“I know teachers never encouraged me in math, but they encouraged the males all the time,” Andrea Handevidt said, remembering her high school years in the 1980’s. Luckily, for Handevidt “that challenged me to stay in it and go ahead. ‘I know I can do better than those guys.’”
At Marquette University, Handevidt chose engineering because it combined science and math, two subjects she was good at. “I read the syllabus and said, ‘This is for me.’” Handevidt said, “There was a large portion of women in the engineering program.” She estimates that 40 percent of the engineering students were women.
Ultimately, she chose software engineering because, “You can sit down and solve a problem in a matter of just a couple of hours. You’re given a problem, and you can sit at a computer and figure it out.” That was an advantage over mechanical or civil engineering that require years of planning and building to show results.
Handevidt has spent most of her software engineering career in Java. “I’ve been a back-end developer. We’re behind the scenes working on the things you don’t see when you’re playing with a Web application. I’m not working with the buttons and the colors and the user interface. I’m working with the things to fetch the data. I’ve always liked that better,” she said.
“It’s more concrete. I always tease the front-end guys. ‘You make a button turn blue and everybody gets excited. I put in all the work so that when they hit the button it works,’” she said. “With back-end development, you can do more testing. I like having that. I do a lot of test-driven development,” she said.
Handevidt said the scarcity of women in software engineering is due in part to “imposter syndrome—they think they can’t do it, but I know they can. For this job, it’s definitely endurance and patience. Don’t give up on yourself.”
What would she tell young women who are considering a software engineering career? “Just don’t give up. Keep trying. It’s the problem-solving aspect of it all. Can you solve the problem? If you attack the problem from the wrong direction, you have to feel that. Figure out the big picture and attack it there.”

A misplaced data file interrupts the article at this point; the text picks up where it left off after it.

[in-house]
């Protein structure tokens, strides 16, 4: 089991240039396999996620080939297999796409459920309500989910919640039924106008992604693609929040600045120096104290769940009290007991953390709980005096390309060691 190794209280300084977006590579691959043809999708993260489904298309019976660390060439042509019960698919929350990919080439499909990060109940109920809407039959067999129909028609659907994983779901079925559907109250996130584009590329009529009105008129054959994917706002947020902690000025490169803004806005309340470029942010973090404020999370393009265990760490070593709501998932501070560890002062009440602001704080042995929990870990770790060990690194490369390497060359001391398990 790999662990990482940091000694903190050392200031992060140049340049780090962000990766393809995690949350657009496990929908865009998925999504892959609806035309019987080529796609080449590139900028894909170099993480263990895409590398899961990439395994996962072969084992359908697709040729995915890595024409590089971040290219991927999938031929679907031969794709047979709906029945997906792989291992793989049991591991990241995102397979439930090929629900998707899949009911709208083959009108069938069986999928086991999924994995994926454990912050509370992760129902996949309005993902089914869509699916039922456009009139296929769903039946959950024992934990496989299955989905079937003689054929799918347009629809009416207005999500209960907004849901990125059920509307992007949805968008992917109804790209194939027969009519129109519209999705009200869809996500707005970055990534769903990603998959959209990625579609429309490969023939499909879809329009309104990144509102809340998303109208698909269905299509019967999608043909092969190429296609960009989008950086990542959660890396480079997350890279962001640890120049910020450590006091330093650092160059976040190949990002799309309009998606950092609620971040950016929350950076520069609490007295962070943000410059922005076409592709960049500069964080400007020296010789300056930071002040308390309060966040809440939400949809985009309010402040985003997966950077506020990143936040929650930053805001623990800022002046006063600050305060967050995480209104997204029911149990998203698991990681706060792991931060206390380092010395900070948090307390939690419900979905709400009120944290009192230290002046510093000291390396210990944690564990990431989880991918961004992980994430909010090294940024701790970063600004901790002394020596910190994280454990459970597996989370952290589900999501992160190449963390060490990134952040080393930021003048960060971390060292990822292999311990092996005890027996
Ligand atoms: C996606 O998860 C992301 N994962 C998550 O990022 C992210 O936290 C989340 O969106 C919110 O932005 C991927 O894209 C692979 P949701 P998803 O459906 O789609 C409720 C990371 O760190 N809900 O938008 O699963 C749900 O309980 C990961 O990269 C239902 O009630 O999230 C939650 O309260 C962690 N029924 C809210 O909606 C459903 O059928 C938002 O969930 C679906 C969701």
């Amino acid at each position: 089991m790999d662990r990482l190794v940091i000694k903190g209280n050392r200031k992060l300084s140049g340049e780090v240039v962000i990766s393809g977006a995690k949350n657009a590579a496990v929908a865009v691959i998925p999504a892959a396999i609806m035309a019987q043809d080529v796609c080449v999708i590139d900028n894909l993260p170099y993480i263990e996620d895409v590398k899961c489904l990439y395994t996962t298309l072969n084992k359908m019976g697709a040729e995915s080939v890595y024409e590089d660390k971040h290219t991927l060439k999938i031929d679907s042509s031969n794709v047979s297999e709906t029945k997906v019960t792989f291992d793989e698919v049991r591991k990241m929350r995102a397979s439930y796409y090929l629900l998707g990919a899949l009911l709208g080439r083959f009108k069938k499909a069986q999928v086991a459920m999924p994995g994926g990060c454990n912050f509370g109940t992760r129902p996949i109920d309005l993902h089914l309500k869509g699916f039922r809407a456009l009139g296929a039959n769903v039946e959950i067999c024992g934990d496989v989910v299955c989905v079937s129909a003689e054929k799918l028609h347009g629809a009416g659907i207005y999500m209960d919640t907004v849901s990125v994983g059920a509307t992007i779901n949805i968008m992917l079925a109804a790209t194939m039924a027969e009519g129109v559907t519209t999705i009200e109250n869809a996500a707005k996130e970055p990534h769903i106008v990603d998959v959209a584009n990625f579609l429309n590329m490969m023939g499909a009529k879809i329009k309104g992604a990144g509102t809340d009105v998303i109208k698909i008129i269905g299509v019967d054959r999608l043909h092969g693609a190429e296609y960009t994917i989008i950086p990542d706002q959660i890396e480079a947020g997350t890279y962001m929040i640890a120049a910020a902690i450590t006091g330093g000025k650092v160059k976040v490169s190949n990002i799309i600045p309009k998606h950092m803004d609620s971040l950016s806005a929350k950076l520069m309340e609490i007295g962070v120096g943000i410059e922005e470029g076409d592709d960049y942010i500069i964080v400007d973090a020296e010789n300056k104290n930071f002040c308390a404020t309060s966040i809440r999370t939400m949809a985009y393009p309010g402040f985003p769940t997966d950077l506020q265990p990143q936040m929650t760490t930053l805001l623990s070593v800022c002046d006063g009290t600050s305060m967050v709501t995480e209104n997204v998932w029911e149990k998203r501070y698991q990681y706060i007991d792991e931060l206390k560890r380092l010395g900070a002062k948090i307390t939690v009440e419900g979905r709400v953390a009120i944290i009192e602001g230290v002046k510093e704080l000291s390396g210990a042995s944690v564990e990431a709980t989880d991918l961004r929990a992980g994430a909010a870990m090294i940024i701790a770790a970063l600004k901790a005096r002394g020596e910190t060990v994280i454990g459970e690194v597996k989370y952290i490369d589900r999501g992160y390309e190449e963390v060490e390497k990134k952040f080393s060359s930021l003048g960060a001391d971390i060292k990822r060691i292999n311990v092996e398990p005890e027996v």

Above all, she said, “Let yourself fail. At some point, you’re going to fail.”
Q: What’s a ‘typical’ day for you?
I’m an early morning thinker. I like a couple hours of my own time to work on problem solving. Co-workers start to trickle in around 9:00. We use the Agile process so we have our stand-up meeting. We pick and choose tasks to work on. The rest of the day is coding and testing, checking in with each other.
We focus for an hour or two hours, then we click on something else to change it up a little bit. I think about the problem, then come back to it. You’re able to start over and solve something you couldn’t solve before. You think, “Oh, I just figured it out in my head.”
Q: Do you keep learning?
If you’re not learning, you’re dying in this field, for sure. Since I’ve been at BuzzFeed, I switched to Python. I wasn’t doing test-driven development until two years ago. It seems like every year you have to change how you work. I love it.
Q: Are there career ladders for you as a software developer?
Here there’s definitely a ladder for becoming an architect or taking your skills to a higher level. I am not closing any doors. I will not stop coding, for sure.
Q: You went into software engineering as a first career. Is it something people can switch to?
We have currently have one recent employee who was an astrophysicist. Our intern was in theater and now she’s interested in Web development. At least here at BuzzFeed, they would encourage it. At my level, you’re probably seeing more and more people with extra degrees. I already have an M.S.
Q: What are the challenges in the job?
There’s nothing I hate here. It’s all great. I think part of the reason I love it is it’s an office of only technical people and one project manager, so we all understand each other.